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Chimney Chase Covers
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New Flat Roof
What We Do. Emergency Roof leak Repair 24/7 Customer Satisfaction.
Over 15 years
Chase covers are used at the top of chimneys to keep out rain, snow, critters, and everything else. The chase covers the entire top of your chimney. Used frequently to cover chimney chase surrounds, it fits over the top of the chimney like a shoe box cover fits the top of a shoe box.
Three Brothers Chimney installs custom stainless steel and copper chase covers to fit any size chimney. We use 24 gauge stainless steel for all chase covers with a lifetime warranty. A cross break bend on the top of the chase covers prevents snow and water from collecting on the top and eliminates sagging of the chase cover. Our chase covers have welded corners seams and welded collars on all holes. Drip edges are a standard ½” on all chase covers to shed water away from dripping down the sides of the chimney.
Chimneys are hollow, and as such they need roofs to keep animals, water, and debris out of the insides of the chimney. Masonry chimneys have crowns, which are tops made out of mortar. Chimneys enclosing prefabricated chimney/fireplace systems are covered instead with a nifty flat metal roof called a chase cover (or, sometimes, “chimney pans”).
A chase cover is like a metal shoebox lid for the top of the chimney. The chimney flue itself, usually a section of double-walled metal pipe, extends through a hole in the chase cover and is topped by a single-flue cap. The joint where the flue meets the cover is caulked, and sometimes also surrounded by a horizontal metal ring called a storm collar. This helps keep water from entering the chase cover at this junction.
In combination with the chimney cap on the end of the pipe, the chase cover seals the top of the chimney against water, weather, and animal intrusion. Having a chase cover in good condition can greatly prolong the life of the chimney.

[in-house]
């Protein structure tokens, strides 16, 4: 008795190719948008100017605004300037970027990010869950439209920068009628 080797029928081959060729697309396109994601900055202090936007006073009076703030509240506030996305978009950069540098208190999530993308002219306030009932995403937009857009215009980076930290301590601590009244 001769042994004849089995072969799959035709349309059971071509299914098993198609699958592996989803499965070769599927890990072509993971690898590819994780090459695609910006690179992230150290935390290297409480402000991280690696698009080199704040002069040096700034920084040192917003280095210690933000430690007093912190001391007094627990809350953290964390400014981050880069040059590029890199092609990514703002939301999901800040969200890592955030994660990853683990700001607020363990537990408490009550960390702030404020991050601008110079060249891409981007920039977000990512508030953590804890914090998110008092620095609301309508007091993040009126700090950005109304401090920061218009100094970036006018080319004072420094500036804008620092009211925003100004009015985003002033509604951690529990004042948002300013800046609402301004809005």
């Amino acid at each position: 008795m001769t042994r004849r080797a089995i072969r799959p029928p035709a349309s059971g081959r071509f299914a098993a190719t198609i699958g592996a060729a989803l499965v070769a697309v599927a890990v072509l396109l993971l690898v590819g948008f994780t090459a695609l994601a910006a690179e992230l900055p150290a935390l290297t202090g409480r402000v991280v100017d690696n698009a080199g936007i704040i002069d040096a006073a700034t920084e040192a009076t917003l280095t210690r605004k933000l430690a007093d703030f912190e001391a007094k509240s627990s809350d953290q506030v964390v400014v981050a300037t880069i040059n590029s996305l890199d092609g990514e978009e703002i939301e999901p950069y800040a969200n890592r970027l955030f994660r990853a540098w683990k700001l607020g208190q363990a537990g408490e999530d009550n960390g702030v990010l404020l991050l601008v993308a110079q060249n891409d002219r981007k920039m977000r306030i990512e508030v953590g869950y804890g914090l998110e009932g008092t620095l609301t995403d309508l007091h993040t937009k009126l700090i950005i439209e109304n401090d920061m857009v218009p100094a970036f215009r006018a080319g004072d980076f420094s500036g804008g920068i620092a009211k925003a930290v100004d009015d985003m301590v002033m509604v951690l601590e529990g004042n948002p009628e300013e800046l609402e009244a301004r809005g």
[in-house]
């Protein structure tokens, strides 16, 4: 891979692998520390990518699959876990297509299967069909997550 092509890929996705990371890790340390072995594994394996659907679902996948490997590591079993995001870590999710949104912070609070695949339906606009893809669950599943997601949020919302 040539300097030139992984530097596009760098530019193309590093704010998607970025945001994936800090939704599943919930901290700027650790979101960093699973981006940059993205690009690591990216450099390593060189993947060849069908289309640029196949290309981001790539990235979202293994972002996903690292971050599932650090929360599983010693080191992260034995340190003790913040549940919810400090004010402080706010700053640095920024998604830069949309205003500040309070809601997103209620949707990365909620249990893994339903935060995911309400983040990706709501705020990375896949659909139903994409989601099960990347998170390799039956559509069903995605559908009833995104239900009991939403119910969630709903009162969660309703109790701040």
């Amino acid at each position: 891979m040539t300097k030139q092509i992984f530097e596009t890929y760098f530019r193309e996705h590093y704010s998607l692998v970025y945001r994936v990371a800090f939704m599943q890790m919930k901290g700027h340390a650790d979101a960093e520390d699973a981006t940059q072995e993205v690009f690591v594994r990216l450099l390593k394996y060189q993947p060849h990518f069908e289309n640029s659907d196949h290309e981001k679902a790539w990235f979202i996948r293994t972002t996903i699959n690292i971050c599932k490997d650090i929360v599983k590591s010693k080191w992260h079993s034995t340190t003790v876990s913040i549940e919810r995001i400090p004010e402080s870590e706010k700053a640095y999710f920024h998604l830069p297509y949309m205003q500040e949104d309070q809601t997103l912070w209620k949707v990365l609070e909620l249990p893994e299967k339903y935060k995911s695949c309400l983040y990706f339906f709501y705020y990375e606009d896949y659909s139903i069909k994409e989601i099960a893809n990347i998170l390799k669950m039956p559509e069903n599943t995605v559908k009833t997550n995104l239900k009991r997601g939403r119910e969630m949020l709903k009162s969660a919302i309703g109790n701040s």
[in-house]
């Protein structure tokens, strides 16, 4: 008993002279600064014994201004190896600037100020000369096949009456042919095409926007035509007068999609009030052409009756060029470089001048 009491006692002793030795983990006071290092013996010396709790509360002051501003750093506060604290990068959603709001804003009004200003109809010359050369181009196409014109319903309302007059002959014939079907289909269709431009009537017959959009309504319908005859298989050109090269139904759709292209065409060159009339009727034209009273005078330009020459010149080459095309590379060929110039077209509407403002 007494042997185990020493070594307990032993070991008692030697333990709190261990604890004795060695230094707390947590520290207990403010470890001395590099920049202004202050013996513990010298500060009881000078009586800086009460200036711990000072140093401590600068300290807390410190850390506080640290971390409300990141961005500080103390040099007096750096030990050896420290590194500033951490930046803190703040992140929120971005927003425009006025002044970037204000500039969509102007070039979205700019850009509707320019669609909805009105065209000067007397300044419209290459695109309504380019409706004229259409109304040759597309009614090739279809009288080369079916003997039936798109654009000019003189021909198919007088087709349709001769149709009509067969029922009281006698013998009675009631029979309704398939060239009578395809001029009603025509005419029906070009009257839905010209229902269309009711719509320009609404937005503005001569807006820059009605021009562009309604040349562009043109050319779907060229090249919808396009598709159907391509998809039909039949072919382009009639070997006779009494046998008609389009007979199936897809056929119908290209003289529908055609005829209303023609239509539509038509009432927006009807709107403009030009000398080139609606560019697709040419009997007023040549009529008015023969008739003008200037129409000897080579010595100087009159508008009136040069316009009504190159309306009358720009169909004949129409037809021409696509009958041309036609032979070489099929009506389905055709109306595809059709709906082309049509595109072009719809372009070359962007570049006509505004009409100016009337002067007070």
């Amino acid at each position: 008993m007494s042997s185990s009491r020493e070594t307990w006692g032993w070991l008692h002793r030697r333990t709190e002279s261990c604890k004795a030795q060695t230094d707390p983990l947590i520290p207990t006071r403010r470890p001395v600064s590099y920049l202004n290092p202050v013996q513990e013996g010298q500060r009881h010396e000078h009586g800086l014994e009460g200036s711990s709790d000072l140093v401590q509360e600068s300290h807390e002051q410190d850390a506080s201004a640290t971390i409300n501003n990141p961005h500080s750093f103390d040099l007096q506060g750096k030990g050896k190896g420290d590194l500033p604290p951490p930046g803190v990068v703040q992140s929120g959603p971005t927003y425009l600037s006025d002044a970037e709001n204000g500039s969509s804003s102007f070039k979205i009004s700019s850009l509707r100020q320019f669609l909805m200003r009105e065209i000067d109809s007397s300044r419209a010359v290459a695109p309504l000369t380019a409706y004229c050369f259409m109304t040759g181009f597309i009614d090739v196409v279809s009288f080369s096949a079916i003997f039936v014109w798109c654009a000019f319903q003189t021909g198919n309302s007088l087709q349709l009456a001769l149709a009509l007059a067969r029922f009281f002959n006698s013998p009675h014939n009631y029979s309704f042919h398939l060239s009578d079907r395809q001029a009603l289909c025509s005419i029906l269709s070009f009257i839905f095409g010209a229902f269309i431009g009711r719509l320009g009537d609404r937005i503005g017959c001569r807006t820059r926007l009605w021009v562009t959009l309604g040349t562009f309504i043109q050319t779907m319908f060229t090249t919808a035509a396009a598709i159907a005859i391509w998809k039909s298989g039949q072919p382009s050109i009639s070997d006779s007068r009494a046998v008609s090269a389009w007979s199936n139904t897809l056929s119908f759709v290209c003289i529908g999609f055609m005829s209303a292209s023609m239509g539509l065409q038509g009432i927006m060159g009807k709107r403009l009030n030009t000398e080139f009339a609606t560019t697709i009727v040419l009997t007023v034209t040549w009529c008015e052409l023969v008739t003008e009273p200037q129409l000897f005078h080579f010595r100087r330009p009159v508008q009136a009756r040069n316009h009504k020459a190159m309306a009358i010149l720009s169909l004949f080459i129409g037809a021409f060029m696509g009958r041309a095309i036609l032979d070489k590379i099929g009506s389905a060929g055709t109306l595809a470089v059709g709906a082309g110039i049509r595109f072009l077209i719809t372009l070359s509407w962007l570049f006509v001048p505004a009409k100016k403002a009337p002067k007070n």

Common problems with chase covers include improper installation (screws driven directly through the top of the chase cover, allowing water to enter through the screw holes); improper manufacture (too big, too small, made of two or more pieces improperly joined together); rust; and wear. Repeated cycles of heat and cold can bend and warp chase covers, especially those made of lightweight or galvanized metal. This
A rusty chimney chase cover.
allows water to pool on the surface and promote water entry. A chase cover in very poor shape.
Our chase covers are made from 24-gauge stainless steel, which will not rust, and all come with a lifetime warranty. They are made with crossbreaks, special crosswise bends which keep the chase cover slightly convex, so water will not pool on the top and leak in around the edges of the flue. The edges of the skirt (the bit that wraps around the sides of the chimney) have kickers, or drip edges, which direct water runoff away from the sides of the chimney. The collar, where the flue pipe penetrates the chase cover, is cold-formed, not caulked like those in conventional covers, and is impervious to water entry.
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